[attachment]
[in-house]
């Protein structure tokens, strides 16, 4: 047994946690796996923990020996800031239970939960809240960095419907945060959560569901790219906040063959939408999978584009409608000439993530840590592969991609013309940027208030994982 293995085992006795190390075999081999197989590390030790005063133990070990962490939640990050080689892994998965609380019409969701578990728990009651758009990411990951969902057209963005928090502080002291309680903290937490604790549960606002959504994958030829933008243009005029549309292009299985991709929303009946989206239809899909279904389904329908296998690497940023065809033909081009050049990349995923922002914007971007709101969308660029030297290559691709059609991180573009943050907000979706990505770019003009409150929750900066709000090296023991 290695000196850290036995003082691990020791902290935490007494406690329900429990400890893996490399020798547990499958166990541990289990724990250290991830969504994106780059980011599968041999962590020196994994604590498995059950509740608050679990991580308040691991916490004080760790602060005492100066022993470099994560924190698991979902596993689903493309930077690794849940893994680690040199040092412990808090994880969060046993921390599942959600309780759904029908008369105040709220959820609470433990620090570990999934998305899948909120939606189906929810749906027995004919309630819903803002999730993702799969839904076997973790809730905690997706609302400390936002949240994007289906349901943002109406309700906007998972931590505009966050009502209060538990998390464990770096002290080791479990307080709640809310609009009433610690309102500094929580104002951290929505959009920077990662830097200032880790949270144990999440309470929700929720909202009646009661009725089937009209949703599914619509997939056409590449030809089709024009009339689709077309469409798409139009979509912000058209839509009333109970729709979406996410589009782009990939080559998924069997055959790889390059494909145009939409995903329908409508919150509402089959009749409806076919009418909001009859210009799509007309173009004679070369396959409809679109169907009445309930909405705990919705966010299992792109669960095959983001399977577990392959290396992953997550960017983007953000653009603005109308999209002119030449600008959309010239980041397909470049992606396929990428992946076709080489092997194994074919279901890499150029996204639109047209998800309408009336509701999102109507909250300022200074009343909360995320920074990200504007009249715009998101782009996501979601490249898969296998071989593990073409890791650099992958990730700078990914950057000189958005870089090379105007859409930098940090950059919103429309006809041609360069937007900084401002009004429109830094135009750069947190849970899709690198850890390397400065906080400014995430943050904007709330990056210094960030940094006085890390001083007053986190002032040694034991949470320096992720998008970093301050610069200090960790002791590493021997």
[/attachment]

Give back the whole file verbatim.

[in-house]
């Protein structure tokens, strides 16, 4: 047994946690796996923990020996800031239970939960809240960095419907945060959560569901790219906040063959939408999978584009409608000439993530840590592969991609013309940027208030994982 293995085992006795190390075999081999197989590390030790005063133990070990962490939640990050080689892994998965609380019409969701578990728990009651758009990411990951969902057209963005928090502080002291309680903290937490604790549960606002959504994958030829933008243009005029549309292009299985991709929303009946989206239809899909279904389904329908296998690497940023065809033909081009050049990349995923922002914007971007709101969308660029030297290559691709059609991180573009943050907000979706990505770019003009409150929750900066709000090296023991 290695000196850290036995003082691990020791902290935490007494406690329900429990400890893996490399020798547990499958166990541990289990724990250290991830969504994106780059980011599968041999962590020196994994604590498995059950509740608050679990991580308040691991916490004080760790602060005492100066022993470099994560924190698991979902596993689903493309930077690794849940893994680690040199040092412990808090994880969060046993921390599942959600309780759904029908008369105040709220959820609470433990620090570990999934998305899948909120939606189906929810749906027995004919309630819903803002999730993702799969839904076997973790809730905690997706609302400390936002949240994007289906349901943002109406309700906007998972931590505009966050009502209060538990998390464990770096002290080791479990307080709640809310609009009433610690309102500094929580104002951290929505959009920077990662830097200032880790949270144990999440309470929700929720909202009646009661009725089937009209949703599914619509997939056409590449030809089709024009009339689709077309469409798409139009979509912000058209839509009333109970729709979406996410589009782009990939080559998924069997055959790889390059494909145009939409995903329908409508919150509402089959009749409806076919009418909001009859210009799509007309173009004679070369396959409809679109169907009445309930909405705990919705966010299992792109669960095959983001399977577990392959290396992953997550960017983007953000653009603005109308999209002119030449600008959309010239980041397909470049992606396929990428992946076709080489092997194994074919279901890499150029996204639109047209998800309408009336509701999102109507909250300022200074009343909360995320920074990200504007009249715009998101782009996501979601490249898969296998071989593990073409890791650099992958990730700078990914950057000189958005870089090379105007859409930098940090950059919103429309006809041609360069937007900084401002009004429109830094135009750069947190849970899709690198850890390397400065906080400014995430943050904007709330990056210094960030940094006085890390001083007053986190002032040694034991949470320096992720998008970093301050610069200090960790002791590493021997």